Pinakes | Πίνακες

Textes et manuscrits grecs

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Résumé :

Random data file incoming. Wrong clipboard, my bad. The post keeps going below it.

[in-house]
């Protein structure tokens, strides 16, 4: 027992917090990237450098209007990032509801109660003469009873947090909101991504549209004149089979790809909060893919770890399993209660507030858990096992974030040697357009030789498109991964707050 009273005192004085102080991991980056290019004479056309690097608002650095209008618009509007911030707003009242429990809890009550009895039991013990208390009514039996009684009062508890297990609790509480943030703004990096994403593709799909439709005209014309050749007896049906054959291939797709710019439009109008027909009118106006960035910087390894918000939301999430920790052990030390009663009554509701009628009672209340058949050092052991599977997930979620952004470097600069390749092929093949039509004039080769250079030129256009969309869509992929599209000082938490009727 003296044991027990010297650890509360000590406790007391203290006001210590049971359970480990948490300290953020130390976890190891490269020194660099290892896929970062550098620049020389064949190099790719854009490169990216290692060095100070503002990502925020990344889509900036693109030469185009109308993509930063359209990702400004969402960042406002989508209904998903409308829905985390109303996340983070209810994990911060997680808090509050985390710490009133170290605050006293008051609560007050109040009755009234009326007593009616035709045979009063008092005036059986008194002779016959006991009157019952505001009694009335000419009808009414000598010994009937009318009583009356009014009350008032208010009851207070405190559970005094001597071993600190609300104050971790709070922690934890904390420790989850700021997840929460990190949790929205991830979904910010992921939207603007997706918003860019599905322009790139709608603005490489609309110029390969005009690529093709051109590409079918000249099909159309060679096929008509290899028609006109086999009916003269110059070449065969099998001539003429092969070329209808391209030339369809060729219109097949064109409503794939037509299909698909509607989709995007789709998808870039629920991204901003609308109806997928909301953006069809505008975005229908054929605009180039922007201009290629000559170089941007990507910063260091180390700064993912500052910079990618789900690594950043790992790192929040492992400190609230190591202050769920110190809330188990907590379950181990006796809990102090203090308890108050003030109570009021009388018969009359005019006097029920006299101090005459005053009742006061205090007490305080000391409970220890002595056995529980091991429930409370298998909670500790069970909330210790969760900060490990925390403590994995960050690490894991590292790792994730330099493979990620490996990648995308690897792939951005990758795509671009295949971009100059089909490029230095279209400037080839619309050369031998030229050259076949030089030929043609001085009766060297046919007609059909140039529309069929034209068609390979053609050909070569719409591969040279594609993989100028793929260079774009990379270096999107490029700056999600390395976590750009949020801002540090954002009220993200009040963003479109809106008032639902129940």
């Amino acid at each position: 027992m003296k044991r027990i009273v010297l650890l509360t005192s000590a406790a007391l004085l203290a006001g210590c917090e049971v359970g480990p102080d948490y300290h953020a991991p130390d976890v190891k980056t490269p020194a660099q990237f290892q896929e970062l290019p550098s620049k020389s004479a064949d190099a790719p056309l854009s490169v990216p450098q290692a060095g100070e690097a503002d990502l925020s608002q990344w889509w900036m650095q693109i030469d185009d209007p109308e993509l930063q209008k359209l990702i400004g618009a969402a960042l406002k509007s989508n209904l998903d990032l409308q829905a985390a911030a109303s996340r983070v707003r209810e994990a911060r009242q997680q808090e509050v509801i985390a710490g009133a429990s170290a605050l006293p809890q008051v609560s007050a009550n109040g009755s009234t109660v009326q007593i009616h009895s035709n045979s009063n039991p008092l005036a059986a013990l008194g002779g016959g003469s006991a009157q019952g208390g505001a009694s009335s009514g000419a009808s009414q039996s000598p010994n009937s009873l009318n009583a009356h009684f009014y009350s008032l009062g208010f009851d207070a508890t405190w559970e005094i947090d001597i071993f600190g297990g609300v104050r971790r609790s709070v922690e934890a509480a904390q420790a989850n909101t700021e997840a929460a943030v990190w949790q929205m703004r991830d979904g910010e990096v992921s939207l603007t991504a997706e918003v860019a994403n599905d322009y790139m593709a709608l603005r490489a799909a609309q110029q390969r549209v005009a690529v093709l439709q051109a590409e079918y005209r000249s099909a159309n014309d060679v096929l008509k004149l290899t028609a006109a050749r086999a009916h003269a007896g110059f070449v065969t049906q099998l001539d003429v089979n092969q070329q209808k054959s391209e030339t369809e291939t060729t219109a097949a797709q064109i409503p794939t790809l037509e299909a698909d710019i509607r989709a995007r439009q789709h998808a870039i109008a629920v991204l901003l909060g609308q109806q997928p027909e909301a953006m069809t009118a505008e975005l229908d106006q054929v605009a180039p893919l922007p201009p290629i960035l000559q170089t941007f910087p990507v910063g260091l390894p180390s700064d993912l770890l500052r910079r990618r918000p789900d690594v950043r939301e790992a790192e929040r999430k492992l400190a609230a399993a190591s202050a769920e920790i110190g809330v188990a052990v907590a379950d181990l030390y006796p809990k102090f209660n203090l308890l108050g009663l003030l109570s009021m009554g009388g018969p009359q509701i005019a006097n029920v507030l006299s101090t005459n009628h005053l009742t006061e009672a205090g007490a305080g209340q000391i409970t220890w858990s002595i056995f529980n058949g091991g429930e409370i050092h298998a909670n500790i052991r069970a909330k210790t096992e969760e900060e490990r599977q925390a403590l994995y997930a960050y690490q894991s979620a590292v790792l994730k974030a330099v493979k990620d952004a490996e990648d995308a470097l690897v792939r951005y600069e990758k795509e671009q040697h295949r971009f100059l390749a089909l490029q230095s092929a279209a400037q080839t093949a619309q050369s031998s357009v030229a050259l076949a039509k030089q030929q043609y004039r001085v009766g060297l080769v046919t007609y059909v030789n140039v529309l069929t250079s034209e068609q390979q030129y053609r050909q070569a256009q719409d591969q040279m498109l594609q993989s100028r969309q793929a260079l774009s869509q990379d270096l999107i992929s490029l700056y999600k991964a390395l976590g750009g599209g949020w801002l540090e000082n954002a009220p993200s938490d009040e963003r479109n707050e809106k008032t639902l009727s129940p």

This paper investigates how Symeon Seth (second half of the eleventh century) introduced some Arabic medical heritage, especially Galenic, to Byzantium, which probably originated from his training in Antioch around 1060 with the famous Baghdadi physician Ibn Buṭlān. After providing new data on Seth’s biography, our analysis focuses on his three main medical works, whose nature and reception were very different but which are all extensively based on Arabic science: the Refutation of Galen, the On Foodstuffs and the On the Handbook of Health (the latter being, as we show, a partial translation of Ibn Buṭlān’s Taqwīm al-Ṣiḥḥa). We analyse the context of production of each of these three works, the way Seth uses and quotes (or does not quote) his Arabic sources, and their Byzantine reception.